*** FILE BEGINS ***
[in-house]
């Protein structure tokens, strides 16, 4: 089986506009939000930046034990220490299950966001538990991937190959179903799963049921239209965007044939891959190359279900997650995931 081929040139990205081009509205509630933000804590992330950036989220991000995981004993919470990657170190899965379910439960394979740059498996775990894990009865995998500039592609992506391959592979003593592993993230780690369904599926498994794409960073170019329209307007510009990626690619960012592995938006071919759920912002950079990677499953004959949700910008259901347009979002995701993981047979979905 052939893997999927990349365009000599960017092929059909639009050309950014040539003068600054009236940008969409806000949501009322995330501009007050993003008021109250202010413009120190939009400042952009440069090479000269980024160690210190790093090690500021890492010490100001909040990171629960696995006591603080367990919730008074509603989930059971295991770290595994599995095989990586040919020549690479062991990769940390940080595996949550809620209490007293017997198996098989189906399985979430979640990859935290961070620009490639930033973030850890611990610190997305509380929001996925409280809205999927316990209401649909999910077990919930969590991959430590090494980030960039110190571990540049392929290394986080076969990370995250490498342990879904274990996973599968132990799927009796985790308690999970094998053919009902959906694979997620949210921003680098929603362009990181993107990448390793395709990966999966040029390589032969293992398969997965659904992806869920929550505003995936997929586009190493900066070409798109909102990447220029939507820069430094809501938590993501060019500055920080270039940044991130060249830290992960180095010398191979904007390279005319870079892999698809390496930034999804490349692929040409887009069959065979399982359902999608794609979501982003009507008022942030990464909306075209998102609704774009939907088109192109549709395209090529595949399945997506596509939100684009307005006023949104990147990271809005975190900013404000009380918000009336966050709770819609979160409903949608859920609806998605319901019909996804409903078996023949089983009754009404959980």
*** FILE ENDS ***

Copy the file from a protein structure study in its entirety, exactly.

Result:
[in-house]
């Protein structure tokens, strides 16, 4: 089986506009939000930046034990220490299950966001538990991937190959179903799963049921239209965007044939891959190359279900997650995931 081929040139990205081009509205509630933000804590992330950036989220991000995981004993919470990657170190899965379910439960394979740059498996775990894990009865995998500039592609992506391959592979003593592993993230780690369904599926498994794409960073170019329209307007510009990626690619960012592995938006071919759920912002950079990677499953004959949700910008259901347009979002995701993981047979979905 052939893997999927990349365009000599960017092929059909639009050309950014040539003068600054009236940008969409806000949501009322995330501009007050993003008021109250202010413009120190939009400042952009440069090479000269980024160690210190790093090690500021890492010490100001909040990171629960696995006591603080367990919730008074509603989930059971295991770290595994599995095989990586040919020549690479062991990769940390940080595996949550809620209490007293017997198996098989189906399985979430979640990859935290961070620009490639930033973030850890611990610190997305509380929001996925409280809205999927316990209401649909999910077990919930969590991959430590090494980030960039110190571990540049392929290394986080076969990370995250490498342990879904274990996973599968132990799927009796985790308690999970094998053919009902959906694979997620949210921003680098929603362009990181993107990448390793395709990966999966040029390589032969293992398969997965659904992806869920929550505003995936997929586009190493900066070409798109909102990447220029939507820069430094809501938590993501060019500055920080270039940044991130060249830290992960180095010398191979904007390279005319870079892999698809390496930034999804490349692929040409887009069959065979399982359902999608794609979501982003009507008022942030990464909306075209998102609704774009939907088109192109549709395209090529595949399945997506596509939100684009307005006023949104990147990271809005975190900013404000009380918000009336966050709770819609979160409903949608859920609806998605319901019909996804409903078996023949089983009754009404959980």